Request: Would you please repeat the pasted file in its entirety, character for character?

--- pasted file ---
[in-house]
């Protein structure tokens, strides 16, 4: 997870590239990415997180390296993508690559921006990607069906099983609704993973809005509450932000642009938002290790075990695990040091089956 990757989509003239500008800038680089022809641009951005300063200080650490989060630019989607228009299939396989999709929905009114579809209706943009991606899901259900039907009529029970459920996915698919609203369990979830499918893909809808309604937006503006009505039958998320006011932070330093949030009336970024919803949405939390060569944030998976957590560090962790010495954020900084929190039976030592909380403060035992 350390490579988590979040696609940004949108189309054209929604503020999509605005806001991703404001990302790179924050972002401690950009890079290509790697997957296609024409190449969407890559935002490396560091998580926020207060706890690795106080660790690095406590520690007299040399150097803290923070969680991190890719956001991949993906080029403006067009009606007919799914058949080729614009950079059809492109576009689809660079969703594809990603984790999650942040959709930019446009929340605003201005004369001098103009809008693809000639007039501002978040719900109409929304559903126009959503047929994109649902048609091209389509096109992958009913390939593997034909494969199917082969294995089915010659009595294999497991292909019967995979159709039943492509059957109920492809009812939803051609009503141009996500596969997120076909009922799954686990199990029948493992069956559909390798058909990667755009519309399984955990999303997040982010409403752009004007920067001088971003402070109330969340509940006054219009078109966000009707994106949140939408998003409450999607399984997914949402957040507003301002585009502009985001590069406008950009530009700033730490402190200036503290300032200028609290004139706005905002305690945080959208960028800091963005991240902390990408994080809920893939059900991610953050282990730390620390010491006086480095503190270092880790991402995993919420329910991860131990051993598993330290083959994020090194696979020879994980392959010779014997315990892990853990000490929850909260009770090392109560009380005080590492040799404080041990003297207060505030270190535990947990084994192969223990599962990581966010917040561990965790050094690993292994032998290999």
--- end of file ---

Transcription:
[in-house]
């Protein structure tokens, strides 16, 4: 997870590239990415997180390296993508690559921006990607069906099983609704993973809005509450932000642009938002290790075990695990040091089956 990757989509003239500008800038680089022809641009951005300063200080650490989060630019989607228009299939396989999709929905009114579809209706943009991606899901259900039907009529029970459920996915698919609203369990979830499918893909809808309604937006503006009505039958998320006011932070330093949030009336970024919803949405939390060569944030998976957590560090962790010495954020900084929190039976030592909380403060035992 350390490579988590979040696609940004949108189309054209929604503020999509605005806001991703404001990302790179924050972002401690950009890079290509790697997957296609024409190449969407890559935002490396560091998580926020207060706890690795106080660790690095406590520690007299040399150097803290923070969680991190890719956001991949993906080029403006067009009606007919799914058949080729614009950079059809492109576009689809660079969703594809990603984790999650942040959709930019446009929340605003201005004369001098103009809008693809000639007039501002978040719900109409929304559903126009959503047929994109649902048609091209389509096109992958009913390939593997034909494969199917082969294995089915010659009595294999497991292909019967995979159709039943492509059957109920492809009812939803051609009503141009996500596969997120076909009922799954686990199990029948493992069956559909390798058909990667755009519309399984955990999303997040982010409403752009004007920067001088971003402070109330969340509940006054219009078109966000009707994106949140939408998003409450999607399984997914949402957040507003301002585009502009985001590069406008950009530009700033730490402190200036503290300032200028609290004139706005905002305690945080959208960028800091963005991240902390990408994080809920893939059900991610953050282990730390620390010491006086480095503190270092880790991402995993919420329910991860131990051993598993330290083959994020090194696979020879994980392959010779014997315990892990853990000490929850909260009770090392109560009380005080590492040799404080041990003297207060505030270190535990947990084994192969223990599962990581966010917040561990965790050094690993292994032998290999």